Wind Power Blows into Peru and Brightens Future
June 17, 2008 - EcoWordly

Written by Levi Novey

(left) 500-Watt Wind Turbine in Alumbre, Peru

Not too many years from now, parents living in the little town of Alumbre, Peru will probably tell their young children that they remember the days before there was electricity. These "old-timers" will talk about how wind was once thought of as the enemy– blowing out the few candles that provided light as they struggled to finish their homework after dark, or while trying to finish weaving a sweater. The kids, like most, will probably shrug off these anecdotes of wisdom from the past, wondering how their parents could ever think of something as wonderful as wind as an enemy.

Why Wind Power Might be a Perfect Fit for Many Communities in Peru

Last year, a collaborative project was undertaken by several organizations to bring wind power to a small village in Peru. It was designed as a practical experiment to understand whether or not using small wind turbines might provide for an efficient, cost-efficient means to provide electricity to communities without electricity in rural areas of Peru. Approximately 70% of Peru's rural communities lack electricity, according to Green Empowerment, an American non-profit organization that worked with Soluciones Prácticas (Practical Action) to implement the project. Many of these places are inaccessible to traditional means of obtaining electricity, and for this reason — wind — a free natural resource, might provide an excellent solution for helping to power some of these communities.

Alumbre, Peru with a population of around 132 people presented itself as an excellent place to test out the idea that wind power could help bring electricity to many new places in Peru. Anna Garwood, who is the Latin America Project Manager for Green Empowerment, explains that "Alumbre is located at about 3800 meters above sea level (~ 12500 feet). It's above the tree line, and so there's really little vegetation and a lot of wind."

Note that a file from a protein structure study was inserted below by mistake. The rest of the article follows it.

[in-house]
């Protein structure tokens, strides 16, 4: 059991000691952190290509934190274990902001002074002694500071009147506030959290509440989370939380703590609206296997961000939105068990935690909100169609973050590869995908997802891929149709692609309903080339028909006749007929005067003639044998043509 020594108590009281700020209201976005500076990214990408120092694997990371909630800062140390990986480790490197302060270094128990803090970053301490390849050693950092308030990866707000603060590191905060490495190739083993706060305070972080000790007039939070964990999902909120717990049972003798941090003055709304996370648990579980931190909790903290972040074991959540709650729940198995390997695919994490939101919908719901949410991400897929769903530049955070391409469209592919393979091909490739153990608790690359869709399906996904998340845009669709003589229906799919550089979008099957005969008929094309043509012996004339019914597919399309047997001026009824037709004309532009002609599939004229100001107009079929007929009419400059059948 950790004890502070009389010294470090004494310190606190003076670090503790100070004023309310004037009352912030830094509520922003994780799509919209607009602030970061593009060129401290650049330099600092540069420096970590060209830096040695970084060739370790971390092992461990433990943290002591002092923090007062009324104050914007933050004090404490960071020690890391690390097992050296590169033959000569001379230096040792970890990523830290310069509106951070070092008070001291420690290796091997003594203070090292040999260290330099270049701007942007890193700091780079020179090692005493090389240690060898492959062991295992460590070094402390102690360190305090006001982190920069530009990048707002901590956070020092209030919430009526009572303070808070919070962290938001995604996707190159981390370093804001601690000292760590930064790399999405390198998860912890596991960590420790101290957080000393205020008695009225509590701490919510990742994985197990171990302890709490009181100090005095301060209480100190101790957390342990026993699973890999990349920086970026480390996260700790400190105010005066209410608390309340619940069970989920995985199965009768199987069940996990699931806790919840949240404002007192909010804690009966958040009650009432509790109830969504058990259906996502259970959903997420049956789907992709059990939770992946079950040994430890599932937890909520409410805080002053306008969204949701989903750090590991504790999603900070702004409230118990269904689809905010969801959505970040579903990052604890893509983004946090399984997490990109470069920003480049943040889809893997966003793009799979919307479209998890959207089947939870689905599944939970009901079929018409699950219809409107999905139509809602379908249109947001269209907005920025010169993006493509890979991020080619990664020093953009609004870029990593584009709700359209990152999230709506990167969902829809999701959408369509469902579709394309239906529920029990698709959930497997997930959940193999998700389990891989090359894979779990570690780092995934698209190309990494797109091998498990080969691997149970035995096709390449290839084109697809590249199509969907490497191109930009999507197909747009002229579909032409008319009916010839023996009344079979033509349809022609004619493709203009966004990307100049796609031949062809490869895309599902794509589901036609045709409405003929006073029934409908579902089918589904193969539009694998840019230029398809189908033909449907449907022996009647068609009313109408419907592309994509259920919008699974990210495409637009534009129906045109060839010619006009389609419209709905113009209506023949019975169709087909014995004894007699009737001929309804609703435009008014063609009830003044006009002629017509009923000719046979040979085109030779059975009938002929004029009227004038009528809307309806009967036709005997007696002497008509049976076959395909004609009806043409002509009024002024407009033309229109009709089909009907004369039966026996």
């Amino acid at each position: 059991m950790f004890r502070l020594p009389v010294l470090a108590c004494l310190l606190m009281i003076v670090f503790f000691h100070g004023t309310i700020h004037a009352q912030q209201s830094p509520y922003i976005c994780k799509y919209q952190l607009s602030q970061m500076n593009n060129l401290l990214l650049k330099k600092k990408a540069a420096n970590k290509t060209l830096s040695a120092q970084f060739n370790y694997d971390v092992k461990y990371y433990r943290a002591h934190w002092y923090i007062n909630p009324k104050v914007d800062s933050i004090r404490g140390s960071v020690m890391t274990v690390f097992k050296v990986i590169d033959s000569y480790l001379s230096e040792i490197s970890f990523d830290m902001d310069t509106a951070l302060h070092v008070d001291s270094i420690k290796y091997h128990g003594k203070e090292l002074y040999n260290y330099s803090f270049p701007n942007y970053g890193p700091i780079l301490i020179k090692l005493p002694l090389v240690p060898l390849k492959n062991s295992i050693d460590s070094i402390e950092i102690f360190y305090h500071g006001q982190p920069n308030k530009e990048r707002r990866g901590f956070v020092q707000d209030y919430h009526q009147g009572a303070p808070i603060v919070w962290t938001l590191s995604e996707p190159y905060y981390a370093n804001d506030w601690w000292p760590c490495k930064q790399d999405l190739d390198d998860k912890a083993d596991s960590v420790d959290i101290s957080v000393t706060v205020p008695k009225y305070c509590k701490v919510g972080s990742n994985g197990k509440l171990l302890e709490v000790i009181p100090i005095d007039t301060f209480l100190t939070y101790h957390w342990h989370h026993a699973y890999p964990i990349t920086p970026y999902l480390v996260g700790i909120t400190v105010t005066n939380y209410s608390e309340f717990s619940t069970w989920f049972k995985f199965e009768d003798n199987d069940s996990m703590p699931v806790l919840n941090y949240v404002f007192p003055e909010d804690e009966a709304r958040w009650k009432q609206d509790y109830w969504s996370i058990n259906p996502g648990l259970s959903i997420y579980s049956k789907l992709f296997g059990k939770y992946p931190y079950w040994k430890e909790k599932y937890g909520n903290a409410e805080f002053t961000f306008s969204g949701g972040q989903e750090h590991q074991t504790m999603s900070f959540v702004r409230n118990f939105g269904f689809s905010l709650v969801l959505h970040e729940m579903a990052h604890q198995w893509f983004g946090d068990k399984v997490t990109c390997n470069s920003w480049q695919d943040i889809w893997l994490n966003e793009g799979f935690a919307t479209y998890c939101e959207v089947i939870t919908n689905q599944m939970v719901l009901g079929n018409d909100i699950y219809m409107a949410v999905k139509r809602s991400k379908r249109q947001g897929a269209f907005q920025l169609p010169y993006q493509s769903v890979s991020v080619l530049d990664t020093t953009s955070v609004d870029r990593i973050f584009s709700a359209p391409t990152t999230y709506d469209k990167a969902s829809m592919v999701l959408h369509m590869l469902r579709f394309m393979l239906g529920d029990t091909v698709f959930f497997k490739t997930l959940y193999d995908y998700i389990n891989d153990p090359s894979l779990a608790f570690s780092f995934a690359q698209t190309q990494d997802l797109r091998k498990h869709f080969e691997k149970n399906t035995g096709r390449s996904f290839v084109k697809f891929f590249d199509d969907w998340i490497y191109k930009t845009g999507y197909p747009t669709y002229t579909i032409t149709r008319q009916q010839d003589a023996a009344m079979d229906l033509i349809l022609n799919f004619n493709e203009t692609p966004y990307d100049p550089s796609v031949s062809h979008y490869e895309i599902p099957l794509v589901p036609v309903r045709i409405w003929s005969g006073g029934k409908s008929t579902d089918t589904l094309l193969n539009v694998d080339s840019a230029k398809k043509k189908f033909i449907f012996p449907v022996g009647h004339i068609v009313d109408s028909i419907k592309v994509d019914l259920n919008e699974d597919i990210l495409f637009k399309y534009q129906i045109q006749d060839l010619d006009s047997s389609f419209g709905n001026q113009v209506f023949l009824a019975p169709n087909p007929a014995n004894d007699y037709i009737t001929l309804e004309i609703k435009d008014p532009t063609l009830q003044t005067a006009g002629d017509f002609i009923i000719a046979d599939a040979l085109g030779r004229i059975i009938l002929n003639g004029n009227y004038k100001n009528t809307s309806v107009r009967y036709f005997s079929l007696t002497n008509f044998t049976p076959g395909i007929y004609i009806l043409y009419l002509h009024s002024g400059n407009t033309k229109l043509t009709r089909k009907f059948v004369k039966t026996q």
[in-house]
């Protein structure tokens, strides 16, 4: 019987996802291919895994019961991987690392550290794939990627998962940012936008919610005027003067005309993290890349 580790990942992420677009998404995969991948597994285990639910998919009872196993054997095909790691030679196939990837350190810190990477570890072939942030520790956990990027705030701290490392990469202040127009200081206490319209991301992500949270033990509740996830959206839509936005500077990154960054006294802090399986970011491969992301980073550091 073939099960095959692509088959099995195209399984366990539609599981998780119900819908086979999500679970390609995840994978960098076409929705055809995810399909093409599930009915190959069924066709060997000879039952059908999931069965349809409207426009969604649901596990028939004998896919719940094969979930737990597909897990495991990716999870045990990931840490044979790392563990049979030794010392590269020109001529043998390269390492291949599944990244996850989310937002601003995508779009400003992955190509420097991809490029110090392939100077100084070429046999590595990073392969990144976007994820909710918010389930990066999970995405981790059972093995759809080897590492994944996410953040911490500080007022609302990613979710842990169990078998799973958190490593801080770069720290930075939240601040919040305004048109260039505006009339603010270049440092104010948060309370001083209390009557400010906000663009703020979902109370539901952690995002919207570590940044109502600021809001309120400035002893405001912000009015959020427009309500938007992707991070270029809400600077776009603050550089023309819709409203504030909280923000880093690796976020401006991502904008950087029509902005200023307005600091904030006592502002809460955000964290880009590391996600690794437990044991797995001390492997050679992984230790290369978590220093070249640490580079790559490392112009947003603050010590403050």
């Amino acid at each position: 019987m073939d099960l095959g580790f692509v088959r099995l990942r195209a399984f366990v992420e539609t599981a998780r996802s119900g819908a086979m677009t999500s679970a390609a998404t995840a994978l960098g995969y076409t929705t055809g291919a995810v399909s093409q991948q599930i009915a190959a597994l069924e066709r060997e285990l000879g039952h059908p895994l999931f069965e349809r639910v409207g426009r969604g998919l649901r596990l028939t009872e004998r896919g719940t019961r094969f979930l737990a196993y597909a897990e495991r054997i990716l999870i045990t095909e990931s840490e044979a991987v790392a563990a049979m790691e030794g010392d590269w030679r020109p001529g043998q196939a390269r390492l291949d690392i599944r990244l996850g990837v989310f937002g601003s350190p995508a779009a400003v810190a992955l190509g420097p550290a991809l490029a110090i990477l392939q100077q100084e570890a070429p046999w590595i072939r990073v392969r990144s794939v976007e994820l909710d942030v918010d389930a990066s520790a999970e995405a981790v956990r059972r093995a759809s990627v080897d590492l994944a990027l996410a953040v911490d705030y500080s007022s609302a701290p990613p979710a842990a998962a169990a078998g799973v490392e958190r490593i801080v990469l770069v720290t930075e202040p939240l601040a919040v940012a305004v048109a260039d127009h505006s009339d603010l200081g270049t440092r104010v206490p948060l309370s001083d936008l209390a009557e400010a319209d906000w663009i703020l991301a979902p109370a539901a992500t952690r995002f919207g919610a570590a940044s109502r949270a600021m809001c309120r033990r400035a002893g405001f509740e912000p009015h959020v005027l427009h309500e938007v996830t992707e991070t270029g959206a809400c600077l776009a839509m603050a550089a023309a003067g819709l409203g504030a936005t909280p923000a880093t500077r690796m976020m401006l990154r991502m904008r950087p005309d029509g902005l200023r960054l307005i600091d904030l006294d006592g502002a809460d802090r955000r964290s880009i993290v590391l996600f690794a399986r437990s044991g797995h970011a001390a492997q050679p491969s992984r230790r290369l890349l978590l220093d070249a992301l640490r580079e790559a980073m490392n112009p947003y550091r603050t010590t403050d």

The Wind Turbines in Alumbre Provide Electricity for Homes, a School, Cell Phone Charging, and Even a Radio Station

To say that this experimental project has been a success so far would be an understatement. Last year 21 homes in Alumbre were equipped with 100-watt wind turbines that power their homes, and the village's school was powered with a 500-watt turbine. The wind turbines store energy into what are known as "deep cycle" batteries, and the batteries when fully charged can potentially provide energy to homes for up to three days. The batteries need to be replaced every 3-4 years, and for this reason each family with a turbine must contribute to a battery replacement fund on a monthly basis. They pay about 10 nuevo soles each (~ $3 American), a sum that's less than what most families were previously spending each month on candles and kerosene for lamps.Citizens of Alumbre, Peru

(left) Citizens of Alumbre, Peru.

In addition to school age children being able to do their homework more reliably at night, people are finding activities like sewing, carpentry, and traditional weaving to be easier at night with electricity as well. One more additional benefit is that there is less smoke in their houses from candles and kerosene lamps, which is associated with eye and respiratory health issues.

The town's school also now has lights, and can power two computers, as well as a television and DVD player for educational videos on everything from algebra to history. The wind systems also charge cellular phones. "One exciting and unexpected result is that now people from nearby communities are walking to Alumbre, and paying a small fee to charge their cellular phones. So the wind turbines have really improved peoples' ability to communicate with the outside world," says Garwood.

In fact, one very creative family decided to use some of their wind energy to set up a small radio station. The station has a range of about 50 kilometers (~ 30 miles) and broadcasts music and announcements. It is another way that by harnessing the power of the wind, the ability to communicate over long distances has become easier in this remote area of Peru.

So What Happens If the Wind Turbines Break? Who Fixes Them?

(right) Alumbre Peru\'s Most Popular Radio Hosts

One important aspect of Green Empowerment's mission is not only to help provide clean, alternative energy to communities in need, but to also provide those communities with the capacity to solve problems and partner with other organizations so that they are empowered in the future. In Alumbre, this empowerment and capacity building was facilitated in three key ways.